by Abby J. Leibman and Steve Gutow
April 5, 2012 | Originally published by JTA
A well-known D.C. maxim advises that any economic stimulus must be timely, targeted and temporary. So as legislators begin drafting the 2012 Farm Bill, why are some proposing to cut a program that responds in direct relation to need, supports recipients for an average of just nine months, boasts an extremely low payment error rate and in the process generates $1.79 for every $1 spent?
In the case of SNAP — the Supplemental Nutrition Assistance Program, formerly known as food stamps — it’s because we have let a politically devised gross mischaracterization define how most people understand the program.
This partisan rhetoric has only intensified lately because of the upcoming presidential election. In the midst of all the speechmaking, Congress seems primed to cut SNAP, which certainly will have a devastating impact on 50 million of our fellow Americans.
As leaders of national advocacy organizations, we cannot stand by while the health and well-being of one of every six American men, women and children are threatened. As leaders of Jewish advocacy organizations, we are further compelled to act by the arrival of Passover, a holiday that opens with an invitation to “Let all who are hungry come and eat.”
If we do nothing to confront the prevailing rhetoric or challenge cuts to SNAP in the next Farm Bill, we not only will be abandoning our principles but also dishonoring the sincerity of our Passover invitation.
Every five years, the Farm Bill reauthorization process gives us a chance to re-examine our national priorities with regard to food. The bill has far-reaching impact, containing an array of titles that cover the whole process, from seed to table. Simply, the bill brings the bounty of our country’s farms to the tables of rich and poor. One of the primary ways it reaches the latter is through SNAP, which provides food assistance to those who might otherwise not have enough resources to eat. And this vital program accomplishes its function with great success.
SNAP is specifically designed to be responsive to economic conditions — to expand when the U.S. economy is weak and unemployment is high, and then to contract when the economy improves and more people are back to work. What could be timelier than providing help only when people need it?
Moreover, this help is provided with great efficiency. Exemplary among government programs, SNAP has a nearly unparalleled record of program integrity and a historically low improper payment rate of just 3.8 percent. This means more than 96 percent of SNAP benefits are accurately and appropriately delivered to those who are eligible to receive them.
For this highly targeted group of people, SNAP is nothing short of a lifesaver that spares them from having to choose between food and other necessities such as rent, utilities and health care.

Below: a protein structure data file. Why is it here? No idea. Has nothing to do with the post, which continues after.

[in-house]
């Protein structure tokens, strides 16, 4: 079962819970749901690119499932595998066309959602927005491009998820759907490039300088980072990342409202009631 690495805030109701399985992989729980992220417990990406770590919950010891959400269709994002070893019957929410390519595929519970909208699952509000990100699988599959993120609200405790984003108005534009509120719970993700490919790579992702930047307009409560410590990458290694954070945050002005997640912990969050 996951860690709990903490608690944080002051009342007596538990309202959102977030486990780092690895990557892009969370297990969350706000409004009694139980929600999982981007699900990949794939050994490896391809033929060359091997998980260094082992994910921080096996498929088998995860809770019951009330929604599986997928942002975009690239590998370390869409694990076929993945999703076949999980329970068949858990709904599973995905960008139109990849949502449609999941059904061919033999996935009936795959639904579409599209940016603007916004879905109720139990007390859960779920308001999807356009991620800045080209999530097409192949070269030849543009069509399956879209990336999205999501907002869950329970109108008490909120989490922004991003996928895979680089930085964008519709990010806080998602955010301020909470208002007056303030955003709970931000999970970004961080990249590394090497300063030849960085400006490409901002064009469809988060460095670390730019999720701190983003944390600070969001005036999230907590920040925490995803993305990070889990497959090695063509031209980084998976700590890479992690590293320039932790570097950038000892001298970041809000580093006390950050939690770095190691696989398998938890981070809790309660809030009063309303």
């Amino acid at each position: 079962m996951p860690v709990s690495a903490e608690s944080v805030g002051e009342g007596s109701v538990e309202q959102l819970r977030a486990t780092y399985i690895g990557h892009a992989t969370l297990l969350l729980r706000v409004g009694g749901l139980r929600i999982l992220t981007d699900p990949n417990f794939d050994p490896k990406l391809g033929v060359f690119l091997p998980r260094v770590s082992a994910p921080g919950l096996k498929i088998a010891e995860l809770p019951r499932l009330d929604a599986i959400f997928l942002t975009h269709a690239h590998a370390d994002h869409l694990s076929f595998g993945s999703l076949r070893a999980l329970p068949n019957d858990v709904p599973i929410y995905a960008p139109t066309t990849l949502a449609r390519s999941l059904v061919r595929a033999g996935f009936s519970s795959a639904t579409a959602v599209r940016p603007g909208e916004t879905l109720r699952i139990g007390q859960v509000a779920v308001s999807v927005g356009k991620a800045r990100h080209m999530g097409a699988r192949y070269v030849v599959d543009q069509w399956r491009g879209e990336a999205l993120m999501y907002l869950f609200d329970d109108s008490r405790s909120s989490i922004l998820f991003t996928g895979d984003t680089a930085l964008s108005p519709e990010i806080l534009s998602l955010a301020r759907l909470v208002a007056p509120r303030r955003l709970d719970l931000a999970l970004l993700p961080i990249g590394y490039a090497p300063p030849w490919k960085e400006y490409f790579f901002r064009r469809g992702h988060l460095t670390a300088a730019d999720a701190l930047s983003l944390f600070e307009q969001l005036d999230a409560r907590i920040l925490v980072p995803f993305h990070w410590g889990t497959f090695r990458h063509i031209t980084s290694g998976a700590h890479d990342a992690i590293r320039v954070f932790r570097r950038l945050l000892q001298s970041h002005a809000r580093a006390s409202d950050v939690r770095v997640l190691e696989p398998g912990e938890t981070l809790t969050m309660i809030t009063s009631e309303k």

A program, then, that saves lives so effectively deserves to have its story told with facts, not distorted narrative. Contrary to what some would have you believe, for the vast majority of the 46 million Americans currently on SNAP (over half of whom are children or seniors), the program serves not as a permanent handout from the government but a temporary bridge to get past hard times. On average, SNAP recipients transition off the program in nine months — receiving benefits just long enough to find a new job or get back on their feet.
But the best way to reduce reliance on SNAP is to build a stronger economy, and strengthening SNAP is one of the surest ways that Congress can contribute to our recovery. The money these families spend on food quickly goes directly into their local economy, helping to support the community and stave off further unemployment.
In addition, according to a recent census report, in 2010 SNAP helped lift 3.9 million people out of poverty. Instead of feeding a cycle of poverty, SNAP helps prevent people from being enslaved by one.
At Passover we are reminded that we once were slaves but now we are free. Like the liberty our ancestors won, millions fewer Americans feel the oppression of hunger because of SNAP. But this accomplishment, worthy of celebration as it is, is not enough. Far too many Americans still struggle with hunger, and even more will do so if funding for SNAP is cut. And so we must continue to be vigilant.
For the fourth year, our organizations are sponsoring more than 50 Hunger Seders taking place in communities across the country that will increase awareness about hunger and urge participants to take action. On March 29 we hosted the National Hunger Seder at the Capitol that united members of Congress, administration officials and national anti-hunger advocates in our commitment to freedom from hunger for all Americans.
If the Farm Bill sets the priorities for our national harvest, then from our perspective SNAP gives us a legislative means of realizing our biblical commandment to leave the “gleanings of your harvest” for “the poor and the stranger” (Lev. 23:22). By strengthening SNAP, we help fulfill that sacred mandate with a response that is timely, targeted and temporary. And in ensuring freedom from hunger, we also honor the Passover holiday now upon us.
Abby Leibman is the president and CEO of MAZON: A Jewish Response to Hunger, a national nonprofit organization dedicated to preventing and alleviating hunger among people of all faiths and backgrounds.
Rabbi Steve Gutow is the president and CEO of the Jewish Council for Public Affairs, the public affairs arm of the organized Jewish community.